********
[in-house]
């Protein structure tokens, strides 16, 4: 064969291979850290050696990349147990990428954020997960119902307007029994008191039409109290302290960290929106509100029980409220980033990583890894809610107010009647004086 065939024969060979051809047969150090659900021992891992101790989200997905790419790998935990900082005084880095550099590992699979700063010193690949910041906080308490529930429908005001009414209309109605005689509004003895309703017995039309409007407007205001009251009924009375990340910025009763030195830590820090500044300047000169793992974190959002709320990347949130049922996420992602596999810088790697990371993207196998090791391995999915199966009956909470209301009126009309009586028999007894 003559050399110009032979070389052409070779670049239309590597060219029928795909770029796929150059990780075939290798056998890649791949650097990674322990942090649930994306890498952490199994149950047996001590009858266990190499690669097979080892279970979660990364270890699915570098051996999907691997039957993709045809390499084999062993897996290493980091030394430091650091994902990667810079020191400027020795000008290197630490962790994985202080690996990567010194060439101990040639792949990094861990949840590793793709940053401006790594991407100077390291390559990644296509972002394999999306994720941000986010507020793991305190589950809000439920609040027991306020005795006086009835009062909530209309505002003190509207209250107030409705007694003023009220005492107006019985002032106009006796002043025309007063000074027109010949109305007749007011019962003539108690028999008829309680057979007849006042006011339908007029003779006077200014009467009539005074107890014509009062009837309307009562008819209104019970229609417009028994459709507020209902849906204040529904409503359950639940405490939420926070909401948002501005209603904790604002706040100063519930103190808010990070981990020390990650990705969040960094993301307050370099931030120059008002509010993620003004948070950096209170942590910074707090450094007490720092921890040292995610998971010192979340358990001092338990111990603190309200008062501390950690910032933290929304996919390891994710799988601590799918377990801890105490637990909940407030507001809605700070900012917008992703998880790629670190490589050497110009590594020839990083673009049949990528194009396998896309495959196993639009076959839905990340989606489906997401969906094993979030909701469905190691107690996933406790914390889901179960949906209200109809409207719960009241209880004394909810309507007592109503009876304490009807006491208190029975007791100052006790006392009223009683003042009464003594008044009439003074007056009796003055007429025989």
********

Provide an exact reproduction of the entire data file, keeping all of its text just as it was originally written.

[in-house]
């Protein structure tokens, strides 16, 4: 064969291979850290050696990349147990990428954020997960119902307007029994008191039409109290302290960290929106509100029980409220980033990583890894809610107010009647004086 065939024969060979051809047969150090659900021992891992101790989200997905790419790998935990900082005084880095550099590992699979700063010193690949910041906080308490529930429908005001009414209309109605005689509004003895309703017995039309409007407007205001009251009924009375990340910025009763030195830590820090500044300047000169793992974190959002709320990347949130049922996420992602596999810088790697990371993207196998090791391995999915199966009956909470209301009126009309009586028999007894 003559050399110009032979070389052409070779670049239309590597060219029928795909770029796929150059990780075939290798056998890649791949650097990674322990942090649930994306890498952490199994149950047996001590009858266990190499690669097979080892279970979660990364270890699915570098051996999907691997039957993709045809390499084999062993897996290493980091030394430091650091994902990667810079020191400027020795000008290197630490962790994985202080690996990567010194060439101990040639792949990094861990949840590793793709940053401006790594991407100077390291390559990644296509972002394999999306994720941000986010507020793991305190589950809000439920609040027991306020005795006086009835009062909530209309505002003190509207209250107030409705007694003023009220005492107006019985002032106009006796002043025309007063000074027109010949109305007749007011019962003539108690028999008829309680057979007849006042006011339908007029003779006077200014009467009539005074107890014509009062009837309307009562008819209104019970229609417009028994459709507020209902849906204040529904409503359950639940405490939420926070909401948002501005209603904790604002706040100063519930103190808010990070981990020390990650990705969040960094993301307050370099931030120059008002509010993620003004948070950096209170942590910074707090450094007490720092921890040292995610998971010192979340358990001092338990111990603190309200008062501390950690910032933290929304996919390891994710799988601590799918377990801890105490637990909940407030507001809605700070900012917008992703998880790629670190490589050497110009590594020839990083673009049949990528194009396998896309495959196993639009076959839905990340989606489906997401969906094993979030909701469905190691107690996933406790914390889901179960949906209200109809409207719960009241209880004394909810309507007592109503009876304490009807006491208190029975007791100052006790006392009223009683003042009464003594008044009439003074007056009796003055007429025989």